of the planned military campaign will be Iraq's electricity grid,  which
will cause catastrophic damage to water, sanitation, public health, and food
distribution systems. As in the 1991 Gulf War, this form of warfare will
claim an enormous number of civilian lives, many of  them children. Such
disproportionate collateral damage would violate fundamental principles of
the laws of war, including the Geneva conventions--which prohibit attacking
"objects indispensable for the survival of the civilian population."

Philip Alston, Professor of Law at New York University and former top U.N.
human rights official, said "The rules of engagement are clear. If war
cannot be prevented, both the United States and Iraq are obligated to comply
with the same standards to which every other country in the world is
subject. President Bush has publicly threatened war crimes prosecution for
every Iraqi soldier who follows illegal orders. This is entirely
appropriate. But no American official has warned U.S. troops that they  too
can be held accountable for war crimes.  If any party seeks to act above the
law, CESR and   likeminded human rights groups will work to ensure they are
held accountable for their actions."

Roger Normand, Executive Director of CESR, said "It is now the duty of
global civil society to demand  that the Bush Administration abide by these
laws, not only for the sake of innocent civilians in Iraq, but also to avoid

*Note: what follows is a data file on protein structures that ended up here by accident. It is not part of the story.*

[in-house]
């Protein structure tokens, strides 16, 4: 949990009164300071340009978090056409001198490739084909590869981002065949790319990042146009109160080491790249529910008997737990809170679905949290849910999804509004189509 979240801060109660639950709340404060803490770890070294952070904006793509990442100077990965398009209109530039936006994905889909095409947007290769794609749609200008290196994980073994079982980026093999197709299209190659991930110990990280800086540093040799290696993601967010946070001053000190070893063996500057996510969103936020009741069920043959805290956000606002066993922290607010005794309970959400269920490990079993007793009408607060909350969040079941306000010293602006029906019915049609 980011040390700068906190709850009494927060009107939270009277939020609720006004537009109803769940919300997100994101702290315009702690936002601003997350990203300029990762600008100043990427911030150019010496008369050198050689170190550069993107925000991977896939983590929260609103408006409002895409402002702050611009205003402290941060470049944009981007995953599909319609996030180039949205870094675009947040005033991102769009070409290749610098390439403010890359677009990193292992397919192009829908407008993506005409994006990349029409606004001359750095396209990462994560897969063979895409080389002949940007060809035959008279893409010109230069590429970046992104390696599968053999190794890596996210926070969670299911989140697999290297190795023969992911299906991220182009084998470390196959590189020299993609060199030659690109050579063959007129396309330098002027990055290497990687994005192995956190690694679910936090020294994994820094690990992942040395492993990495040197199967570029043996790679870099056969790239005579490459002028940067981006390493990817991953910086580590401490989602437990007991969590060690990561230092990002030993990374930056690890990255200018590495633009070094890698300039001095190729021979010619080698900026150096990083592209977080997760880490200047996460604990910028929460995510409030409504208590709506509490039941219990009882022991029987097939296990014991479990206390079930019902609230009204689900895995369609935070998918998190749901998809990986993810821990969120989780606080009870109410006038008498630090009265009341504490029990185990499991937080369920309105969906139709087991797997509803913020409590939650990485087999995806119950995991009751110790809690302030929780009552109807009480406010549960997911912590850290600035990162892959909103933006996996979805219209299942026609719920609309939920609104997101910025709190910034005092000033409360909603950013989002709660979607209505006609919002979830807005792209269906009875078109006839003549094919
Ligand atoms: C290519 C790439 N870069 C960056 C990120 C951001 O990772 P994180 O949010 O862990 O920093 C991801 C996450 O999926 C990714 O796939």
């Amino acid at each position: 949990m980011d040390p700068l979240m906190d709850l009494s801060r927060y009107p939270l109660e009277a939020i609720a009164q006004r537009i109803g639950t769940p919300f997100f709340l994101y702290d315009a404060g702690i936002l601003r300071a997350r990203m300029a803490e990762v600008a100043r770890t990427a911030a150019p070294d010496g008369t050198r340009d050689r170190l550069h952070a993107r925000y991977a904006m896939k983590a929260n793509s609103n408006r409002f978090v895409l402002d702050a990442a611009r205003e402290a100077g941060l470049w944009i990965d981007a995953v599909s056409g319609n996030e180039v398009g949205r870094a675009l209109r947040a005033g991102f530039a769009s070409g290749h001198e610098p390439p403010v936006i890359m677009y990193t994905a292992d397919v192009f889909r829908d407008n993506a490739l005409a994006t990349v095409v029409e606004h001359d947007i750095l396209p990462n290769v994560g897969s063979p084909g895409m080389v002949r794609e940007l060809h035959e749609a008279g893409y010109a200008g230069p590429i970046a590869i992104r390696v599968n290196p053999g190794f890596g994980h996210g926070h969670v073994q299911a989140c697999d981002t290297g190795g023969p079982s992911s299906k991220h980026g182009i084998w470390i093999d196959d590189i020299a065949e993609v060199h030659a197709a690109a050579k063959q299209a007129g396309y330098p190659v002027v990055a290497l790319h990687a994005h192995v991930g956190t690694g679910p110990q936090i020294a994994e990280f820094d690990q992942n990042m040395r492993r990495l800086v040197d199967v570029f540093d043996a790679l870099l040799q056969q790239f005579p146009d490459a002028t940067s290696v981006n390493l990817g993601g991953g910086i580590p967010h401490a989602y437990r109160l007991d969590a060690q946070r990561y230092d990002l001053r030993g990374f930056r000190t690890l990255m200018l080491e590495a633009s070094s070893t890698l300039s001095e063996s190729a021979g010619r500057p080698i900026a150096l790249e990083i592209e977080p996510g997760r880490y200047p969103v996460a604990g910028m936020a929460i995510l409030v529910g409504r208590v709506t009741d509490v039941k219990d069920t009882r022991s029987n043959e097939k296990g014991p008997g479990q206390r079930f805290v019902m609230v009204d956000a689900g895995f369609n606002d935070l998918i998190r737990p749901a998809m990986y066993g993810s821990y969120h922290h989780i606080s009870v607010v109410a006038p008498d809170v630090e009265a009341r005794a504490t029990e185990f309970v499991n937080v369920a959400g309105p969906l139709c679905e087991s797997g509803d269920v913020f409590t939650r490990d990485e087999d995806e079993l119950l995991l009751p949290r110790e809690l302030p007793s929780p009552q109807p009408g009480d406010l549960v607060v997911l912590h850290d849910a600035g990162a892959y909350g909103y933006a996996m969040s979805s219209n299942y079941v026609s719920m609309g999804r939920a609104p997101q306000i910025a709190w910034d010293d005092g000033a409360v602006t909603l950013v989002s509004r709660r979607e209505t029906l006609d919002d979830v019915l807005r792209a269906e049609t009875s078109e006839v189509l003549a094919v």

a precedent whereby children and other noncombattants are deprived of all
protections in war."

CESR also concluded a first round of talks with Deputy Foreign Minister
Tariq Aziz and other members of the Iraqi government as part of an
international civic peace initiative organized by the Center. Comprised of
prominent experts in conflict resolution and international human rights law
from the United States, South Africa, Germany, and Australia, the CESR
delegation wrapped up a week-long series of preliminary discussions on
disarmament and regional security. Roelf Meyer, Chair of the Civil Society
Initiative of South Africa and former Minister of Defense and Constitutional
Affairs, said "The next step will be to report to the President [Thabo
Mbeki, President of the Republic of South Africa] and the  international
press. The joint way forward is a government, multilateral organization, and
civic society initiative in the time that is available to avoid war."

The Center for Economic and Social Rights, based in New York is a
non-partisan international organization dedicated to promoting social
justice through human rights. CESR executive staff has led six humanitarian
missions to Iraq, including the Harvard Study Team and International Study
Team  missions in March and August of 1991. CESR's mission to Iraq in 1996,
the first to document human rights violations caused by Security Council
sanctions, was featured by the CBS news program 60 Minutes. CESR is funded
by a broad range of individuals and foundations, including the John D. and
Catherine T. MacArthur, Ford and Joyce Mertz-Gilmore foundations.

For copies of the report and full list of participants, contact Riptide
Communications (212) 260-5000 or CESR (718) 237-9145 ext. 13 or Ayliz Baskin
by email at (

~ anai Rhoads